Carol Averell Harriman (1889–1948), who married Richard Penn Smith, Jr. (1893–1929) in 1917. After his death, she married W. Plunket Stewart, who had previously been married and divorced from Elsie Cassatt, the daughter of Alexander Cassatt, in 1930.
Harriman died on September 9, 1909 at his home, Arden, at 1:30 p.m. at age 61. Naturalist John Muir, who had joined him on the 1899 Alaska Expion, wrote in his eulogy of Harriman, "In almost every way, he was a man to admire." Harriman was buried at the St. John's Episcopal Church cemetery in the hamlet of Arden, near his estate.
In 1885, Harriman acquired "Arden", the 7,863-acre (31.82 km2) Parrott family estate in the Ramapo Highlands near Tuxedo, New York, for $52,500. The property had been a source of charcoal for the Parrott Brothers Iron Works. Over the next several years he purchased almost 40 different nearby parcels of land, adding 20,000 acres (81 km2), and connected all of them with 40 miles (64 km) of bridle paths. His 100,000 sq ft (9,300 m2) residence, Arden House, was completed only seven months before he died.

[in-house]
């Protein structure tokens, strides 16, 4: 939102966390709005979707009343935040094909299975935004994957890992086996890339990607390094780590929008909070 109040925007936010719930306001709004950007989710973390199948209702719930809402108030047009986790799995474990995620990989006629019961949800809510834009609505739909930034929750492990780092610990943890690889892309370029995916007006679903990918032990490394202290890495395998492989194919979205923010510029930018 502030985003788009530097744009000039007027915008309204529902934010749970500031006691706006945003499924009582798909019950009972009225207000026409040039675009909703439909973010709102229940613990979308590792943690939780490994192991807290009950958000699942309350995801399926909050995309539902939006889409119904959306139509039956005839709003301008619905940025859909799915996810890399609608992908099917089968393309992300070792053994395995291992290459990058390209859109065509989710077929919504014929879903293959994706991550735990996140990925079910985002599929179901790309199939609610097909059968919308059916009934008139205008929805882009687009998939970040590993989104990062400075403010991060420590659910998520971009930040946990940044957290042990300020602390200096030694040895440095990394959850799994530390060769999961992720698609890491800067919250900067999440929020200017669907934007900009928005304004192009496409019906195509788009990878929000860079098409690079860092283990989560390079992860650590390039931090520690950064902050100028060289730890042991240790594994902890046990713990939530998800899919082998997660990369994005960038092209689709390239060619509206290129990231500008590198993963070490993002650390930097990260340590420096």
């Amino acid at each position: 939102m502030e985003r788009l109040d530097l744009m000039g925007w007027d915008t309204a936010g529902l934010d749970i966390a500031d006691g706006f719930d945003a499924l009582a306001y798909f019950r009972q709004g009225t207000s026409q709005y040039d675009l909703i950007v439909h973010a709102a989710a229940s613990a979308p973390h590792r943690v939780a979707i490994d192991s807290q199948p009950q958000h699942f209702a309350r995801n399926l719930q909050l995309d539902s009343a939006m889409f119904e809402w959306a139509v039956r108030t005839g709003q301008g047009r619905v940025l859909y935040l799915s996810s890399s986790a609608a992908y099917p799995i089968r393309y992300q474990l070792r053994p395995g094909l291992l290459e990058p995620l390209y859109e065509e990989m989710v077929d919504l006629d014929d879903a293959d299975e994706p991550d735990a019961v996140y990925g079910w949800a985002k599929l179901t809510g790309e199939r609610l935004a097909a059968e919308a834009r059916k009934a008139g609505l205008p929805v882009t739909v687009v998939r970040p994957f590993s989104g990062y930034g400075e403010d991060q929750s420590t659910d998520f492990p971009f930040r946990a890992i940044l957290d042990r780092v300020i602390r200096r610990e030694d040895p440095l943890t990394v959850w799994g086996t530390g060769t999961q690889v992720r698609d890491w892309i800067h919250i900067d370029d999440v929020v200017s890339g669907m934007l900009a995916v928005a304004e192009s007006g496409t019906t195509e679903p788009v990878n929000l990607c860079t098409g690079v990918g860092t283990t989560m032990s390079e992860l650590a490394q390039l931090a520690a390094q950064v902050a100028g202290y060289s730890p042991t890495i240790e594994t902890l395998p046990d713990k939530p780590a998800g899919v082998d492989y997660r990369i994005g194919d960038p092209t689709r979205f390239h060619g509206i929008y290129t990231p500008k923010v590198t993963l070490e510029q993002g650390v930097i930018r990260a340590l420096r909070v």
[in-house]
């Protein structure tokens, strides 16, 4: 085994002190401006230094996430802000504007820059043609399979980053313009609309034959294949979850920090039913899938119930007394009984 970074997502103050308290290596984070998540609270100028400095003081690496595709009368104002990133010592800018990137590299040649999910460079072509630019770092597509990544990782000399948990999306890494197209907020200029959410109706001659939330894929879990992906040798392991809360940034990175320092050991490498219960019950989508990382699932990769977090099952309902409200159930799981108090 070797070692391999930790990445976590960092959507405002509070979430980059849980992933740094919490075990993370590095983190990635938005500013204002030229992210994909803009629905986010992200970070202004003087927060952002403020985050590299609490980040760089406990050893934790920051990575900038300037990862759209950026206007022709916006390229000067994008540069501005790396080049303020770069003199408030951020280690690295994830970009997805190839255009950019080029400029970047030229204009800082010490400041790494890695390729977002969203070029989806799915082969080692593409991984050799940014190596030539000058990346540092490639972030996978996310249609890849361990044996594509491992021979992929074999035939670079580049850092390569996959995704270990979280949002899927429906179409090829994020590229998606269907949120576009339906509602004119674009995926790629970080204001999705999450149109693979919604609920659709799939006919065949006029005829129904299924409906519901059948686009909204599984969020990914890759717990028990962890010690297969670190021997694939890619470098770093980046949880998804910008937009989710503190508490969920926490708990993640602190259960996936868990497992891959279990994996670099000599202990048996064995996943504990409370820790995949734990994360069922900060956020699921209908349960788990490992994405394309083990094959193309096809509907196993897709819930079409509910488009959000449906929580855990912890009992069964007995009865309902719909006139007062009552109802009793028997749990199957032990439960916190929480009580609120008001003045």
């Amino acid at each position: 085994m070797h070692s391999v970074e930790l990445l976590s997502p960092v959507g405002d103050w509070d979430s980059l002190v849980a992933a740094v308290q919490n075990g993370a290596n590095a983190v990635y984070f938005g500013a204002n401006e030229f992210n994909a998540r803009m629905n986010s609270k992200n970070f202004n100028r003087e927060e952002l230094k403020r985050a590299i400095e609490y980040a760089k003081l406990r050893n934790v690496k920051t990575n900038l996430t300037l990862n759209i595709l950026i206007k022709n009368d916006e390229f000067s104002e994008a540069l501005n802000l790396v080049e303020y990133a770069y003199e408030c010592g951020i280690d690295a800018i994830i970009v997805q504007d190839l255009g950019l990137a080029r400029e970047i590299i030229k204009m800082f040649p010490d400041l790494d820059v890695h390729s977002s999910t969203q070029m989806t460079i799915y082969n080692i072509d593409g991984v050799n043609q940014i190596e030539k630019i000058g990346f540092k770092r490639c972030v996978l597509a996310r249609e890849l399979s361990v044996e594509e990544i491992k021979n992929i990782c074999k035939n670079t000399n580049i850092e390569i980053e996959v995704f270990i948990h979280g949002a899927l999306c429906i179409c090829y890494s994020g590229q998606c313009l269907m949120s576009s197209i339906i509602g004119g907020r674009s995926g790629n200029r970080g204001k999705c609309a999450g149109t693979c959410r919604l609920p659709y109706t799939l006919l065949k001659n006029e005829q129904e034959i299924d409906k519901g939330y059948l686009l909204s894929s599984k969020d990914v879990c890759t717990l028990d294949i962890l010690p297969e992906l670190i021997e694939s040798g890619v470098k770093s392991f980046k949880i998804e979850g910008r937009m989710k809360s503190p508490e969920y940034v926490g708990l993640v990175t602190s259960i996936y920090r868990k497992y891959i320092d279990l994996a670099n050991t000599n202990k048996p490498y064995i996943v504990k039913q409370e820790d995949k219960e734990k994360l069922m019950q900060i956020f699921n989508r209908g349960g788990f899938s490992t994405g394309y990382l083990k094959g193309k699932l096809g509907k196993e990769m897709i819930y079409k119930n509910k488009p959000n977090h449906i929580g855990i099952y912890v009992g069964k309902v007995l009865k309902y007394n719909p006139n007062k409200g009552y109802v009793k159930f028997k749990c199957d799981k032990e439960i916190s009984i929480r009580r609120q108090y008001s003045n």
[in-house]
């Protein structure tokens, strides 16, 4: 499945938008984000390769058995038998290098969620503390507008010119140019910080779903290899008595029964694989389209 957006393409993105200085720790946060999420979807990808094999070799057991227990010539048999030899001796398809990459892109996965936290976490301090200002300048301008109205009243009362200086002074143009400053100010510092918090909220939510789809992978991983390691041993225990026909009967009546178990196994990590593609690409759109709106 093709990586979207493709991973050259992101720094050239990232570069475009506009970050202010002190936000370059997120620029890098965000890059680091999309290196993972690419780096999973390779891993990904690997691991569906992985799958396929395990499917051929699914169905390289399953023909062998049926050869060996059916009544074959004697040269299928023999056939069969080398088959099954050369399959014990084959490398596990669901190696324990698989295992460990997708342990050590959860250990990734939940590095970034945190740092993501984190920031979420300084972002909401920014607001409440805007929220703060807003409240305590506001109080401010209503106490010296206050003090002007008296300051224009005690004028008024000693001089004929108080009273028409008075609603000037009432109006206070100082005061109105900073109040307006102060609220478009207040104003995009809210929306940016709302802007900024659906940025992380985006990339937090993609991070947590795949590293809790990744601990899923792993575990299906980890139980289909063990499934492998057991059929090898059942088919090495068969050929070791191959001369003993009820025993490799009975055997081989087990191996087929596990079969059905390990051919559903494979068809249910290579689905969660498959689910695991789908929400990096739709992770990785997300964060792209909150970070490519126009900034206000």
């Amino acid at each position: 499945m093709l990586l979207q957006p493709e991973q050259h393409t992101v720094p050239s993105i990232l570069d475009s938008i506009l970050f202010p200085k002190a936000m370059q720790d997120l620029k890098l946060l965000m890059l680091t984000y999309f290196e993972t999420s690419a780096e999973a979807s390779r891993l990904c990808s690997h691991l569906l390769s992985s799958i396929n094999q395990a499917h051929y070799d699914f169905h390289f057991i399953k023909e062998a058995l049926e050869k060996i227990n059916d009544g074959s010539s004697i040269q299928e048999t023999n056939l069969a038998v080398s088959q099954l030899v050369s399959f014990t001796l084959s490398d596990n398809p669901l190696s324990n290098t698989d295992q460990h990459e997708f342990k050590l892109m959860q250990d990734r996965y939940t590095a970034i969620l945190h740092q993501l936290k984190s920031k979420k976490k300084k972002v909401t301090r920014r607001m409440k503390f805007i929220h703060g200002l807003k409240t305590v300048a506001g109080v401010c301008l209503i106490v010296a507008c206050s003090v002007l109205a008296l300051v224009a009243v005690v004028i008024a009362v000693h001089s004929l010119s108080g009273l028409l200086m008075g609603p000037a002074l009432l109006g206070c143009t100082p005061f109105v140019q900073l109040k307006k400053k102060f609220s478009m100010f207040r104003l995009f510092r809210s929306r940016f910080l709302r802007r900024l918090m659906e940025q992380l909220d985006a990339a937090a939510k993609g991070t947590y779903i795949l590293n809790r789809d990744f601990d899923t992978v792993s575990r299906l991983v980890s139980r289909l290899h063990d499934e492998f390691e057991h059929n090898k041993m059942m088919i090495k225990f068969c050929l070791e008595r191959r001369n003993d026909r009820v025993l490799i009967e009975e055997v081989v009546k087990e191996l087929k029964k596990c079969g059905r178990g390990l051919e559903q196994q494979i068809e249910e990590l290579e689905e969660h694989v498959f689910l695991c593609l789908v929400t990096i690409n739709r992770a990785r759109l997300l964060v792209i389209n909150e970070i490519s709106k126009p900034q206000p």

In the early 1900s, his sons W. Averell Harriman and E. Roland Harriman hired landscape architect Arthur P. Kroll to landscape many acres. In 1910, his widow donated 10,000 acres (40 km2) to the state of New York for Harriman State Park. The estate was designated a National Historic Landmark in 1966. In 1977, they gave the State of Idaho another Harriman State Park" on several conditions. One of these was that the waters of the Henry's Fork, which flowed through the property, had to be managed for catch-and-release fly fishing. To this day it is considered one of the greatest fly fishing streams in North America.
Two post offices in Oregon were named for Harriman, including the one at Rocky Point, where he maintained a summer camp for several years.
Financial and business publisher Harriman House is named after Harriman.
The city of Sparks, Nevada was known as Harriman during its early existence.
Places built using funds donated from his sponsorship or estate